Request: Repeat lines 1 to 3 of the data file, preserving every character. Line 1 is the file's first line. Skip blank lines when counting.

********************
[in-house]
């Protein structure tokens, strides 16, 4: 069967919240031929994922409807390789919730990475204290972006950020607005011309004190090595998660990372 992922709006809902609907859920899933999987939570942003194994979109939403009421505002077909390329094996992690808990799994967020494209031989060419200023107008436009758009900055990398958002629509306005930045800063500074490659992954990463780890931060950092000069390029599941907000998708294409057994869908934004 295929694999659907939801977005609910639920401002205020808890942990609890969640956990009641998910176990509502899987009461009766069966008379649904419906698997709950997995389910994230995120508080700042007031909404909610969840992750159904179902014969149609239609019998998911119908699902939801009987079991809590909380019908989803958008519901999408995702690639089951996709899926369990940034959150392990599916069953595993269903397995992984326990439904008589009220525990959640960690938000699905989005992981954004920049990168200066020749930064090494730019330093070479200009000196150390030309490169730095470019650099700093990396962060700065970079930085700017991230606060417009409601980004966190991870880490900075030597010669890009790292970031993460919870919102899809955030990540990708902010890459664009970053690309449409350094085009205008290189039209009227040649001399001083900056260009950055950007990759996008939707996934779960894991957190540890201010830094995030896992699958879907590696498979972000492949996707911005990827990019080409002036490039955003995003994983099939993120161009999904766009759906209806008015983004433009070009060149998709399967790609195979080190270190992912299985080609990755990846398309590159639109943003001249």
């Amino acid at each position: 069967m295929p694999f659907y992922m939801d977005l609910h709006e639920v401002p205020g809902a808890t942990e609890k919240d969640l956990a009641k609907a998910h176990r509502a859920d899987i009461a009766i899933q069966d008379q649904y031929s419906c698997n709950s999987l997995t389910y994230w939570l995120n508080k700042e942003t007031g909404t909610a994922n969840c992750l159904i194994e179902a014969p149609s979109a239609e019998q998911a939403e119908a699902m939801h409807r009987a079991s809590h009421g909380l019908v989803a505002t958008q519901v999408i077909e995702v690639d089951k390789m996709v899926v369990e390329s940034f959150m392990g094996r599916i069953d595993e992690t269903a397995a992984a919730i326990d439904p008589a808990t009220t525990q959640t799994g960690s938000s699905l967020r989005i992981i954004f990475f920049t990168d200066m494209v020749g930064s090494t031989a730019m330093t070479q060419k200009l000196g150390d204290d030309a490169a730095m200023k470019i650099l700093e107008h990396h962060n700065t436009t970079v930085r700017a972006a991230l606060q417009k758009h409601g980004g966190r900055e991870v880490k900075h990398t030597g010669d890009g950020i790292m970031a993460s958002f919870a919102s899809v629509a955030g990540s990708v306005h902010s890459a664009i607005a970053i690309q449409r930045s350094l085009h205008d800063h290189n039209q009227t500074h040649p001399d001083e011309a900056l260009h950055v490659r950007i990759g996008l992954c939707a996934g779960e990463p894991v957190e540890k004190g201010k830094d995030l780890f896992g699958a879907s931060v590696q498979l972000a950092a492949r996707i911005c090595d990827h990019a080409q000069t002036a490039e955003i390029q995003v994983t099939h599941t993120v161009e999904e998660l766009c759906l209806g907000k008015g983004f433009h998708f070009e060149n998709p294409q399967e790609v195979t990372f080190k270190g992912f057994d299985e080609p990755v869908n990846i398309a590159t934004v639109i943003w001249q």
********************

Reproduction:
[in-house]
């Protein structure tokens, strides 16, 4: 069967919240031929994922409807390789919730990475204290972006950020607005011309004190090595998660990372 992922709006809902609907859920899933999987939570942003194994979109939403009421505002077909390329094996992690808990799994967020494209031989060419200023107008436009758009900055990398958002629509306005930045800063500074490659992954990463780890931060950092000069390029599941907000998708294409057994869908934004 295929694999659907939801977005609910639920401002205020808890942990609890969640956990009641998910176990509502899987009461009766069966008379649904419906698997709950997995389910994230995120508080700042007031909404909610969840992750159904179902014969149609239609019998998911119908699902939801009987079991809590909380019908989803958008519901999408995702690639089951996709899926369990940034959150392990599916069953595993269903397995992984326990439904008589009220525990959640960690938000699905989005992981954004920049990168200066020749930064090494730019330093070479200009000196150390030309490169730095470019650099700093990396962060700065970079930085700017991230606060417009409601980004966190991870880490900075030597010669890009790292970031993460919870919102899809955030990540990708902010890459664009970053690309449409350094085009205008290189039209009227040649001399001083900056260009950055950007990759996008939707996934779960894991957190540890201010830094995030896992699958879907590696498979972000492949996707911005990827990019080409002036490039955003995003994983099939993120161009999904766009759906209806008015983004433009070009060149998709399967790609195979080190270190992912299985080609990755990846398309590159639109943003001249």
């Amino acid at each position: 069967m295929p694999f659907y992922m939801d977005l609910h709006e639920v401002p205020g809902a808890t942990e609890k919240d969640l956990a009641k609907a998910h176990r509502a859920d899987i009461a009766i899933q069966d008379q649904y031929s419906c698997n709950s999987l997995t389910y994230w939570l995120n508080k700042e942003t007031g909404t909610a994922n969840c992750l159904i194994e179902a014969p149609s979109a239609e019998q998911a939403e119908a699902m939801h409807r009987a079991s809590h009421g909380l019908v989803a505002t958008q519901v999408i077909e995702v690639d089951k390789m996709v899926v369990e390329s940034f959150m392990g094996r599916i069953d595993e992690t269903a397995a992984a919730i326990d439904p008589a808990t009220t525990q959640t799994g960690s938000s699905l967020r989005i992981i954004f990475f920049t990168d200066m494209v020749g930064s090494t031989a730019m330093t070479q060419k200009l000196g150390d204290d030309a490169a730095m200023k470019i650099l700093e107008h990396h962060n700065t436009t970079v930085r700017a972006a991230l606060q417009k758009h409601g980004g966190r900055e991870v880490k900075h990398t030597g010669d890009g950020i790292m970031a993460s958002f919870a919102s899809v629509a955030g990540s990708v306005h902010s890459a664009i607005a970053i690309q449409r930045s350094l085009h205008d800063h290189n039209q009227t500074h040649p001399d001083e011309a900056l260009h950055v490659r950007i990759g996008l992954c939707a996934g779960e990463p894991v957190e540890k004190g201010k830094d995030l780890f896992g699958a879907s931060v590696q498979l972000a950092a492949r996707i911005c090595d990827h990019a080409q000069t002036a490039e955003i390029q995003v994983t099939h599941t993120v161009e999904e998660l766009c759906l209806g907000k008015g983004f433009h998708f070009e060149n998709p294409q399967e790609v195979t990372f080190k270190g992912f057994d299985e080609p990755v869908n990846i398309a590159t934004v639109i943003w001249q």